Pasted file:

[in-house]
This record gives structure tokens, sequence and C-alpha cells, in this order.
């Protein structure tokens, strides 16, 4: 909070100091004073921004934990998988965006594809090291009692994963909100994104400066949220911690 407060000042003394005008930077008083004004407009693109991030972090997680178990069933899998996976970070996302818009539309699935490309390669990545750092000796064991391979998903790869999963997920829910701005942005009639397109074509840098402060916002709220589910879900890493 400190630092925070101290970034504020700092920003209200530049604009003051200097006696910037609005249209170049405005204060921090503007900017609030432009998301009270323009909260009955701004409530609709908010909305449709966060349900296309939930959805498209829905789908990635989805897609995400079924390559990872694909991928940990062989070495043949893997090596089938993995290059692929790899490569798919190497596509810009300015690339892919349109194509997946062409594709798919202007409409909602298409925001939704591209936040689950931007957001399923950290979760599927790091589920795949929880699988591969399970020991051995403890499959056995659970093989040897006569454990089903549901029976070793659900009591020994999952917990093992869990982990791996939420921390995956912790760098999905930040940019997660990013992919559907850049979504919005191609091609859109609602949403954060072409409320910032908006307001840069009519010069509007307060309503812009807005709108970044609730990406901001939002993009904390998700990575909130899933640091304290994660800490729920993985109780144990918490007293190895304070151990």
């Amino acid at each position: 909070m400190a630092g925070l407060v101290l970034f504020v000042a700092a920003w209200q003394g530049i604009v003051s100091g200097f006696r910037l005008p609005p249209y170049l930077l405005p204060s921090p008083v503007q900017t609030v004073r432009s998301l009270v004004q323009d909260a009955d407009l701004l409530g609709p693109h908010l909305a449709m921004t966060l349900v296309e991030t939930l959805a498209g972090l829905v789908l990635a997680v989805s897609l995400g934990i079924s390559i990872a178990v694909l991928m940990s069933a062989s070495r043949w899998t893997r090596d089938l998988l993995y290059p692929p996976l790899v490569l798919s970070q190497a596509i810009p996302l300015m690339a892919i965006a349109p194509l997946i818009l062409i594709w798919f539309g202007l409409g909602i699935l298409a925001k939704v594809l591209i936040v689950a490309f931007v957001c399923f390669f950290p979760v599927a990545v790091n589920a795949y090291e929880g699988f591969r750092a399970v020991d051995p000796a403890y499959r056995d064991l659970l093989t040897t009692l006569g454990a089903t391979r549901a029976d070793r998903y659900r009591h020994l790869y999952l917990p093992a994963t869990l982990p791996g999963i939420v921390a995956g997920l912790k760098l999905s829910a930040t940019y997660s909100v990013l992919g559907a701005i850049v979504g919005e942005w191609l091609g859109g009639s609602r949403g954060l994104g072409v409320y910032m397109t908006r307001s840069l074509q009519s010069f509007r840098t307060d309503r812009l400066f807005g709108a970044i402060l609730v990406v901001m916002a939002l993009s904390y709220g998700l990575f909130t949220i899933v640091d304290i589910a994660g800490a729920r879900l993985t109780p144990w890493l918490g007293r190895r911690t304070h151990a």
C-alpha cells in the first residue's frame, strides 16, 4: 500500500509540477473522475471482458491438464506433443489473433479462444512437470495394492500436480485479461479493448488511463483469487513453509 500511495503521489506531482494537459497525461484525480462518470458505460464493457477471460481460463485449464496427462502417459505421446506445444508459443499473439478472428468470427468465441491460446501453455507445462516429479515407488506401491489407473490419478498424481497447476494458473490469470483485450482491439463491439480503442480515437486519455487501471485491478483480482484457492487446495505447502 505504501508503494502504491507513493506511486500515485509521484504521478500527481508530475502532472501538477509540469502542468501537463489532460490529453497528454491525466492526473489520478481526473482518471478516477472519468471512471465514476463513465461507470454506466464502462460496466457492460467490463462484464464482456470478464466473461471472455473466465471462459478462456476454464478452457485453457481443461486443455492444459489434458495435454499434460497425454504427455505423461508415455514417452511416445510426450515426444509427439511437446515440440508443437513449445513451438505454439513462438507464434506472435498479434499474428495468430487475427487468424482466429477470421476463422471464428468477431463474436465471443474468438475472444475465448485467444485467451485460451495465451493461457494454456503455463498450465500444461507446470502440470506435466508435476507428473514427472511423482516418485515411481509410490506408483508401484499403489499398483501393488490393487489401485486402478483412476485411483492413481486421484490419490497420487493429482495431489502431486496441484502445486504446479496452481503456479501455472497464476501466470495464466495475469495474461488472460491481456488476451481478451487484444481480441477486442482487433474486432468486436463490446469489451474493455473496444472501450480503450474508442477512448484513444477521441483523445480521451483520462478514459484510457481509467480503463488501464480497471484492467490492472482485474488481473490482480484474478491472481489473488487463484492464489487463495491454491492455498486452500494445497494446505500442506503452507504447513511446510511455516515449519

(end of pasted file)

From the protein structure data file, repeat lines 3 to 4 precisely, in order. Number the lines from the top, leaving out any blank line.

């Protein structure tokens, strides 16, 4: 909070100091004073921004934990998988965006594809090291009692994963909100994104400066949220911690 407060000042003394005008930077008083004004407009693109991030972090997680178990069933899998996976970070996302818009539309699935490309390669990545750092000796064991391979998903790869999963997920829910701005942005009639397109074509840098402060916002709220589910879900890493 400190630092925070101290970034504020700092920003209200530049604009003051200097006696910037609005249209170049405005204060921090503007900017609030432009998301009270323009909260009955701004409530609709908010909305449709966060349900296309939930959805498209829905789908990635989805897609995400079924390559990872694909991928940990062989070495043949893997090596089938993995290059692929790899490569798919190497596509810009300015690339892919349109194509997946062409594709798919202007409409909602298409925001939704591209936040689950931007957001399923950290979760599927790091589920795949929880699988591969399970020991051995403890499959056995659970093989040897006569454990089903549901029976070793659900009591020994999952917990093992869990982990791996939420921390995956912790760098999905930040940019997660990013992919559907850049979504919005191609091609859109609602949403954060072409409320910032908006307001840069009519010069509007307060309503812009807005709108970044609730990406901001939002993009904390998700990575909130899933640091304290994660800490729920993985109780144990918490007293190895304070151990």
């Amino acid at each position: 909070m400190a630092g925070l407060v101290l970034f504020v000042a700092a920003w209200q003394g530049i604009v003051s100091g200097f006696r910037l005008p609005p249209y170049l930077l405005p204060s921090p008083v503007q900017t609030v004073r432009s998301l009270v004004q323009d909260a009955d407009l701004l409530g609709p693109h908010l909305a449709m921004t966060l349900v296309e991030t939930l959805a498209g972090l829905v789908l990635a997680v989805s897609l995400g934990i079924s390559i990872a178990v694909l991928m940990s069933a062989s070495r043949w899998t893997r090596d089938l998988l993995y290059p692929p996976l790899v490569l798919s970070q190497a596509i810009p996302l300015m690339a892919i965006a349109p194509l997946i818009l062409i594709w798919f539309g202007l409409g909602i699935l298409a925001k939704v594809l591209i936040v689950a490309f931007v957001c399923f390669f950290p979760v599927a990545v790091n589920a795949y090291e929880g699988f591969r750092a399970v020991d051995p000796a403890y499959r056995d064991l659970l093989t040897t009692l006569g454990a089903t391979r549901a029976d070793r998903y659900r009591h020994l790869y999952l917990p093992a994963t869990l982990p791996g999963i939420v921390a995956g997920l912790k760098l999905s829910a930040t940019y997660s909100v990013l992919g559907a701005i850049v979504g919005e942005w191609l091609g859109g009639s609602r949403g954060l994104g072409v409320y910032m397109t908006r307001s840069l074509q009519s010069f509007r840098t307060d309503r812009l400066f807005g709108a970044i402060l609730v990406v901001m916002a939002l993009s904390y709220g998700l990575f909130t949220i899933v640091d304290i589910a994660g800490a729920r879900l993985t109780p144990w890493l918490g007293r190895r911690t304070h151990a």